Objective: To examine the drug prescription pattern in Danish women from 12 weeks prior to conception until 12 weeks post-partum.
Method: A drug utilization study based on The North Jutland Prescription Database. The Danish pharmacies use a computerized accounting system for all subsidized drugs and this was linked to the Danish Medical Birth Registry concerning prescription patterns for all women who had given birth in the county of North Jutland from 1991 to 1996.
Results: The analysis included 16,001 primiparous women, who had redeemed 34,834 prescriptions prior to, during and after pregnancy. During pregnancy 44.2% of the women received prescriptions for at least one drug. Users received 2.6 prescriptions on average during pregnancy: 5% of the users redeemed 24.2% of all prescriptions. The proportion of women who redeemed prescriptions for more than three different drugs was 2.7%. The majority of prescriptions were for antibiotics (28.7%), gynaecological drugs (13.3%) and anti-asthma drugs (7.6%). The post-partum prescription proportion was 34.0% and the majority of the prescriptions during this period were for penicillins (20.1%), ophthalmologicals (15.5%) and corticosteroids for dermatological use (5.7%).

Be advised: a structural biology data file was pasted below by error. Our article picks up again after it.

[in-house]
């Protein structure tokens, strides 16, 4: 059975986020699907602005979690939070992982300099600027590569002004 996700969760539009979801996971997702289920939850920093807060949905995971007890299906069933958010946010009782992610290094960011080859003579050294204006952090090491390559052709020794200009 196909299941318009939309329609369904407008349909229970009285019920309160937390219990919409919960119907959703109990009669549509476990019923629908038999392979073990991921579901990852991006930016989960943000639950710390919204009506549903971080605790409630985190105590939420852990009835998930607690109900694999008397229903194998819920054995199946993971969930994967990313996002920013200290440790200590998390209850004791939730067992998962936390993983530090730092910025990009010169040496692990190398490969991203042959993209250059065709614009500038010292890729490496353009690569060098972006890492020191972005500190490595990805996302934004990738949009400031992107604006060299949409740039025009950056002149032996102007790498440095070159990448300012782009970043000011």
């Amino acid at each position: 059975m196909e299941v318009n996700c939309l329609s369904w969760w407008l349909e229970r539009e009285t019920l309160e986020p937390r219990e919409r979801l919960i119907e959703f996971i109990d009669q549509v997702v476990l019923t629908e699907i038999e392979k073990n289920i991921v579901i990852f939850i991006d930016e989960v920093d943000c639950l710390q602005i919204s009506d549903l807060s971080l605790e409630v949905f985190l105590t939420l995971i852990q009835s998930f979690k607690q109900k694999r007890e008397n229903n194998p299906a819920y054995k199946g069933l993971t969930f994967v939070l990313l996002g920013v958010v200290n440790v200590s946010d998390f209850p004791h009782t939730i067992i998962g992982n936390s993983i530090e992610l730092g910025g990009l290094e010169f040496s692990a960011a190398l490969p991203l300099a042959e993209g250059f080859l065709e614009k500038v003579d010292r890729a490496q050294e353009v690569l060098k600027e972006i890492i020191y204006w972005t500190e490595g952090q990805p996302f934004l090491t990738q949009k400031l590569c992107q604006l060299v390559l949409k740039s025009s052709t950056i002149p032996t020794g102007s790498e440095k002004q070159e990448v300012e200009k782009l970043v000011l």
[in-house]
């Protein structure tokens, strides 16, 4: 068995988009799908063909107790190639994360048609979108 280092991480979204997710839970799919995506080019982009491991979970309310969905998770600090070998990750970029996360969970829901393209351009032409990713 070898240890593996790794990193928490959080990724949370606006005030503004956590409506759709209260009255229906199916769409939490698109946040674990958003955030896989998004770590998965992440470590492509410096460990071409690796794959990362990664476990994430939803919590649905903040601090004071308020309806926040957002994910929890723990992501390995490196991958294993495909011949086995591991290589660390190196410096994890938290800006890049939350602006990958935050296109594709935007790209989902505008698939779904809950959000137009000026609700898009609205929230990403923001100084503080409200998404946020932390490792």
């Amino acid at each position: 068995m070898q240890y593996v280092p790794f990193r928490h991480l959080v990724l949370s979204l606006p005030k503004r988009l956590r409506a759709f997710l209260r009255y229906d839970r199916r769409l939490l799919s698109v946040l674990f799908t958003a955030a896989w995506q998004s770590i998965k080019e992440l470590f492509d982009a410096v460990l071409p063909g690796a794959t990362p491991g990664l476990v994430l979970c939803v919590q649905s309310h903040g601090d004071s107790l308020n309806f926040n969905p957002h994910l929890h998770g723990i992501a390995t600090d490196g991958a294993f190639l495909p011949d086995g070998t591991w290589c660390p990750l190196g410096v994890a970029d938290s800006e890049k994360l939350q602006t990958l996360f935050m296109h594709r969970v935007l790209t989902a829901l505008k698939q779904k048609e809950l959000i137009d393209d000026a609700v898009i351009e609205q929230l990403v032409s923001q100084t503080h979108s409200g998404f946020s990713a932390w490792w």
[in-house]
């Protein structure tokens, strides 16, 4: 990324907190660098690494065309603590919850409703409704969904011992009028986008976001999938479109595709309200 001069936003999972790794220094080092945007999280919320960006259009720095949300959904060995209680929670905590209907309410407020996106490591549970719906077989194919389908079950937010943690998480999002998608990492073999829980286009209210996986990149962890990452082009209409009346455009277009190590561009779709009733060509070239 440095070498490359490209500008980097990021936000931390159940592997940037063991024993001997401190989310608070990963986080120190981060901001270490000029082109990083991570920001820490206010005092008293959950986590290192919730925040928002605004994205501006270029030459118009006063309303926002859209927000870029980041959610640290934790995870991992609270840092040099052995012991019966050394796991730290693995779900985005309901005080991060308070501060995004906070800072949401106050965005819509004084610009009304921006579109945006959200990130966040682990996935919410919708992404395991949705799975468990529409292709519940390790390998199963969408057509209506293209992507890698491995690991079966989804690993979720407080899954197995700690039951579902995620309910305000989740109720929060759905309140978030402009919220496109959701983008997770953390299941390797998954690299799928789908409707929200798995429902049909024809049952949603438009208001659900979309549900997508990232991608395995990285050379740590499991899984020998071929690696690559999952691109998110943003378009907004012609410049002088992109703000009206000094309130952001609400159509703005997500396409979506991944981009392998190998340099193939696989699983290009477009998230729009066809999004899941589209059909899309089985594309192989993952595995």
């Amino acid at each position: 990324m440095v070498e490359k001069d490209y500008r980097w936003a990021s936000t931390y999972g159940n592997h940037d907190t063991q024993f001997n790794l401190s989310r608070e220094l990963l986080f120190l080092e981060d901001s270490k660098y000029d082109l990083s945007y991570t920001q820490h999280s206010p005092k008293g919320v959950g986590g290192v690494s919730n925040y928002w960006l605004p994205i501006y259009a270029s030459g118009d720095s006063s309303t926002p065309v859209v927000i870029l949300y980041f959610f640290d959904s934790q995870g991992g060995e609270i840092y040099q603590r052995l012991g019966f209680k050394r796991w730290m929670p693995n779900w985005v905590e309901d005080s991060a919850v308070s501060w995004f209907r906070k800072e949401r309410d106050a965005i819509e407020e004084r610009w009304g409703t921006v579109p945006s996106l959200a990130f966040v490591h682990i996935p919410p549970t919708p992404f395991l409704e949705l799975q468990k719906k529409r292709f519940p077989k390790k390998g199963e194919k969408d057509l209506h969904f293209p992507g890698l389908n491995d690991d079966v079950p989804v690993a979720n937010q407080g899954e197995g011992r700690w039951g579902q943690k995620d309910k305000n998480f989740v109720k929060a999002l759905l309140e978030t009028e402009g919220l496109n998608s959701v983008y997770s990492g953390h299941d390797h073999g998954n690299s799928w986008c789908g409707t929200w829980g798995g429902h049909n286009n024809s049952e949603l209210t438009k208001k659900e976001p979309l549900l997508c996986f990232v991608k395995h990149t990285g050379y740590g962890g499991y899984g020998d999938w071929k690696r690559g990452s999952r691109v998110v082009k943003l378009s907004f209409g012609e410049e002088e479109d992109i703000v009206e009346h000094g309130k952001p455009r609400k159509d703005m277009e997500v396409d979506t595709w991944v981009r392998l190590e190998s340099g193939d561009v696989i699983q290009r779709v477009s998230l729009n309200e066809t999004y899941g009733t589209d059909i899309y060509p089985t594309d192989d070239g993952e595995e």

Conclusion: A high proportion of the women received drugs during pregnancy. The pattern of drug use within the Anatomical Therapeutical Chemical (ATC) groups changed, i.e. the amount of broad spectrum antibiotics decreased and the proportion of prescriptions for local use increased. A small proportion of women redeemed prescriptions for more than three different drugs during pregnancy.